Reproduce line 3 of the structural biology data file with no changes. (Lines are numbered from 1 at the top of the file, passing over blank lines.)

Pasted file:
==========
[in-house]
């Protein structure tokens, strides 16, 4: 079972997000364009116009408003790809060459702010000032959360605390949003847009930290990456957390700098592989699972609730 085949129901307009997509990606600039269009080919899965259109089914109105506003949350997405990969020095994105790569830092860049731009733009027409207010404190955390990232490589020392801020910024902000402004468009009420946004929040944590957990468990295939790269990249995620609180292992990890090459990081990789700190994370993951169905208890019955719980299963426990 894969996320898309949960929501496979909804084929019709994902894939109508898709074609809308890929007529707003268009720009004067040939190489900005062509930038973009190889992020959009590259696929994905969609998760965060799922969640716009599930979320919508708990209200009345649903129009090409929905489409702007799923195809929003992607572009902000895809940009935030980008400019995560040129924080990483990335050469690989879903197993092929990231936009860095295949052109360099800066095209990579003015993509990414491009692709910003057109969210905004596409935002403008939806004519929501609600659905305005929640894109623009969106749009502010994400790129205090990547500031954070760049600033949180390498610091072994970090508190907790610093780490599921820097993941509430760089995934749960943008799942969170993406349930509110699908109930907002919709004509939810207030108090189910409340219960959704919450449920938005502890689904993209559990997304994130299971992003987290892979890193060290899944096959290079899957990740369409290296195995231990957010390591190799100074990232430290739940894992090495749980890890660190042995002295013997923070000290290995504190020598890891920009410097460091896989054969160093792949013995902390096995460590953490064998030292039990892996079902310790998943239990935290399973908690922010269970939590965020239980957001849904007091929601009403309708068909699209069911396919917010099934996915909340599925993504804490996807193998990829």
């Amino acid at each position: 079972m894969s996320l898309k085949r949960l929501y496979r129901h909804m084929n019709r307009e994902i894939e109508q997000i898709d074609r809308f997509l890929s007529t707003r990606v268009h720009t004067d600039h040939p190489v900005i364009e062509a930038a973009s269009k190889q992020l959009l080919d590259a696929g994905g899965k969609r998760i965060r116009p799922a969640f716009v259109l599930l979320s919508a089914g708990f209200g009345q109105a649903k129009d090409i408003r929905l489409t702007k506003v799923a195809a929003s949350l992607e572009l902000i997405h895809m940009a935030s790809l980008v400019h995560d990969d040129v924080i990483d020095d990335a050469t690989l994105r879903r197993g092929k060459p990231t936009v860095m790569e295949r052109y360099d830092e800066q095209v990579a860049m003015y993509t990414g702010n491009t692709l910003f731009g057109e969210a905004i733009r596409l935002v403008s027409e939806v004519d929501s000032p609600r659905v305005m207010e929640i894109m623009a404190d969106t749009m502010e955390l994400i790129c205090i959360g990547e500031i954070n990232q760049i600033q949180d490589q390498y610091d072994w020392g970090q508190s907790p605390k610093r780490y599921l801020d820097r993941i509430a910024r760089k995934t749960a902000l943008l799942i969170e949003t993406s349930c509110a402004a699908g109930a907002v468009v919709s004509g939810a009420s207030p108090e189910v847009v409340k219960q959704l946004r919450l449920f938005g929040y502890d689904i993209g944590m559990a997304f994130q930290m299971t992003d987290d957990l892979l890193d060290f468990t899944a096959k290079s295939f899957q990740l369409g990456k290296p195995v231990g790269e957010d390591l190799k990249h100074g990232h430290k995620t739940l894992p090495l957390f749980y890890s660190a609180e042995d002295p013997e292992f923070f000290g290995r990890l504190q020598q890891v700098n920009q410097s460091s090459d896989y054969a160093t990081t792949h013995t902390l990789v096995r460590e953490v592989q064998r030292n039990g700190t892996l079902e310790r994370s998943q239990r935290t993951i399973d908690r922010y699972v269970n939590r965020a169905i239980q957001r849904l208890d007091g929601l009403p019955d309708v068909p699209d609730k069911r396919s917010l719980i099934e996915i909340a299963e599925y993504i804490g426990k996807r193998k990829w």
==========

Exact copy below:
């Amino acid at each position: 079972m894969s996320l898309k085949r949960l929501y496979r129901h909804m084929n019709r307009e994902i894939e109508q997000i898709d074609r809308f997509l890929s007529t707003r990606v268009h720009t004067d600039h040939p190489v900005i364009e062509a930038a973009s269009k190889q992020l959009l080919d590259a696929g994905g899965k969609r998760i965060r116009p799922a969640f716009v259109l599930l979320s919508a089914g708990f209200g009345q109105a649903k129009d090409i408003r929905l489409t702007k506003v799923a195809a929003s949350l992607e572009l902000i997405h895809m940009a935030s790809l980008v400019h995560d990969d040129v924080i990483d020095d990335a050469t690989l994105r879903r197993g092929k060459p990231t936009v860095m790569e295949r052109y360099d830092e800066q095209v990579a860049m003015y993509t990414g702010n491009t692709l910003f731009g057109e969210a905004i733009r596409l935002v403008s027409e939806v004519d929501s000032p609600r659905v305005m207010e929640i894109m623009a404190d969106t749009m502010e955390l994400i790129c205090i959360g990547e500031i954070n990232q760049i600033q949180d490589q390498y610091d072994w020392g970090q508190s907790p605390k610093r780490y599921l801020d820097r993941i509430a910024r760089k995934t749960a902000l943008l799942i969170e949003t993406s349930c509110a402004a699908g109930a907002v468009v919709s004509g939810a009420s207030p108090e189910v847009v409340k219960q959704l946004r919450l449920f938005g929040y502890d689904i993209g944590m559990a997304f994130q930290m299971t992003d987290d957990l892979l890193d060290f468990t899944a096959k290079s295939f899957q990740l369409g990456k290296p195995v231990g790269e957010d390591l190799k990249h100074g990232h430290k995620t739940l894992p090495l957390f749980y890890s660190a609180e042995d002295p013997e292992f923070f000290g290995r990890l504190q020598q890891v700098n920009q410097s460091s090459d896989y054969a160093t990081t792949h013995t902390l990789v096995r460590e953490v592989q064998r030292n039990g700190t892996l079902e310790r994370s998943q239990r935290t993951i399973d908690r922010y699972v269970n939590r965020a169905i239980q957001r849904l208890d007091g929601l009403p019955d309708v068909p699209d609730k069911r396919s917010l719980i099934e996915i909340a299963e599925y993504i804490g426990k996807r193998k990829w």